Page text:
“I was wondering what the distinction is, if any, between the ‘faith of Christ’ and ‘faith in Christ’ found in Galatians 2:16? The modern translations seem to suggest that both phrases are one and the same.”
“Knowing that a man is not justified by the works of the law, but by the faith of Jesus Christ, even we have believed in Jesus Christ, that we might be justified by the faith of Christ, and not by the works of the law: for by the works of the law shall no flesh be justified” (Gal. 2:16).
We believe that the King James Version of the Scriptures best conveys the sense of the original language. The modern versions change the phrase “faith of Christ” to “faith in Christ” throughout, which overwhelms the passage with redundancy. Paul never intended the emphasis to be upon what man has achieved, but instead what the Savior has accomplished on his behalf. The apostle here is clearly contrasting these two phrases.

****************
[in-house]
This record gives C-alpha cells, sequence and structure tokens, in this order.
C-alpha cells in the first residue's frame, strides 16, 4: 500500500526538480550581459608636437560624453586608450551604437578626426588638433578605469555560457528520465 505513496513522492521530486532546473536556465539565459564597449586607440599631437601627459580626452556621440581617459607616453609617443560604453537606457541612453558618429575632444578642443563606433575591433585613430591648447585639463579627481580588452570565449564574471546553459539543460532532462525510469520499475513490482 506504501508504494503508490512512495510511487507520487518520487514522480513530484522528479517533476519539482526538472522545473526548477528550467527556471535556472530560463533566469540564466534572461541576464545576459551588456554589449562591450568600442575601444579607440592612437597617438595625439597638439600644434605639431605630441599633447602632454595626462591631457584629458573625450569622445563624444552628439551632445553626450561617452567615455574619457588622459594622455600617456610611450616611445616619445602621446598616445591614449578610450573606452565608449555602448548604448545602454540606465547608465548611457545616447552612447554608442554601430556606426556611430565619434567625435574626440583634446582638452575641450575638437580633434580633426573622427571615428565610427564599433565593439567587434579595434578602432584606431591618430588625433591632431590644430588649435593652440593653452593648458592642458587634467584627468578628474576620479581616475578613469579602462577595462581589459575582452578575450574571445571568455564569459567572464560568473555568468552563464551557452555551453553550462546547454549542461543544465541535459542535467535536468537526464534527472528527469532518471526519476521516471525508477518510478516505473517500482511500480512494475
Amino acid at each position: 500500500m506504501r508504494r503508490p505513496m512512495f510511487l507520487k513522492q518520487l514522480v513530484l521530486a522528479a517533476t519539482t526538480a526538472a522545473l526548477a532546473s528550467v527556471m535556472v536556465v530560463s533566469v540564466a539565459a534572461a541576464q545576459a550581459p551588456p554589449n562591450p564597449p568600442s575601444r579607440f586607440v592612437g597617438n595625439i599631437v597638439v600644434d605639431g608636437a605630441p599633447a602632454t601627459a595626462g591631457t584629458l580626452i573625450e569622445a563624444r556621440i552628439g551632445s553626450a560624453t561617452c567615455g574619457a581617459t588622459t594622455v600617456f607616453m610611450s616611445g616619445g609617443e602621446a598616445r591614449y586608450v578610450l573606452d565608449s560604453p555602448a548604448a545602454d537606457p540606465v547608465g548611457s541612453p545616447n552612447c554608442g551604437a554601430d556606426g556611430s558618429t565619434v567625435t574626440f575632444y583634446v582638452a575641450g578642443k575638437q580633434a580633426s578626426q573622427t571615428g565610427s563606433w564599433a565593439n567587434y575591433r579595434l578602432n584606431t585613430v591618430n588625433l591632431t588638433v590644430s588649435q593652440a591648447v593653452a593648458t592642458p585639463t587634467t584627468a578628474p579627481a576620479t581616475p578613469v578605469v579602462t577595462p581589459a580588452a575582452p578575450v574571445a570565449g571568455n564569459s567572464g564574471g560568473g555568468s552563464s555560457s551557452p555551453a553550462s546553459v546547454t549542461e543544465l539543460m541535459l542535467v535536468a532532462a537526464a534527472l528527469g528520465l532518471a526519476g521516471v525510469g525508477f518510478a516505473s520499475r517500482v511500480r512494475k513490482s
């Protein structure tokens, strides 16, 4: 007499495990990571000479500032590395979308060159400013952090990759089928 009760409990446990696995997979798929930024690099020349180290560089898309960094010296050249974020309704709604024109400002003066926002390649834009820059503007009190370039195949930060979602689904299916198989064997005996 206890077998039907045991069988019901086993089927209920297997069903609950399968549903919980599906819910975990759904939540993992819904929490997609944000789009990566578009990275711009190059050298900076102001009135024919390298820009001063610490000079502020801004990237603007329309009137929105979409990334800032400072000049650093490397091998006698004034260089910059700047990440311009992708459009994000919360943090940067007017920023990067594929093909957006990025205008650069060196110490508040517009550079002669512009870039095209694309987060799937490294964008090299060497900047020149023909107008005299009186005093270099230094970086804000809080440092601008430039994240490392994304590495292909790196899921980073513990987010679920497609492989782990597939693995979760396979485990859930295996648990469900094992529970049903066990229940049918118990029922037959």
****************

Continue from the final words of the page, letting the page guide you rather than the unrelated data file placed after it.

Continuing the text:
We are not justified by keeping the law, rather we are declared eternally righteous by the faith of Christ. It was Christ’s faithfulness that is the basis of our justification. He faithfully carried out the will of the Father to provide redemption through His finished work at Calvary (Heb. 10:5-10). While salvation is a free gift given to all who place their “faith in” what Christ has done, He being the object of our faith, it was at great cost. The payment to rescue us from the eternal consequences of sin is the precious blood of Christ. Only those, however, who place their faith in Him have the forgiveness of their sins (Eph. 1:7). source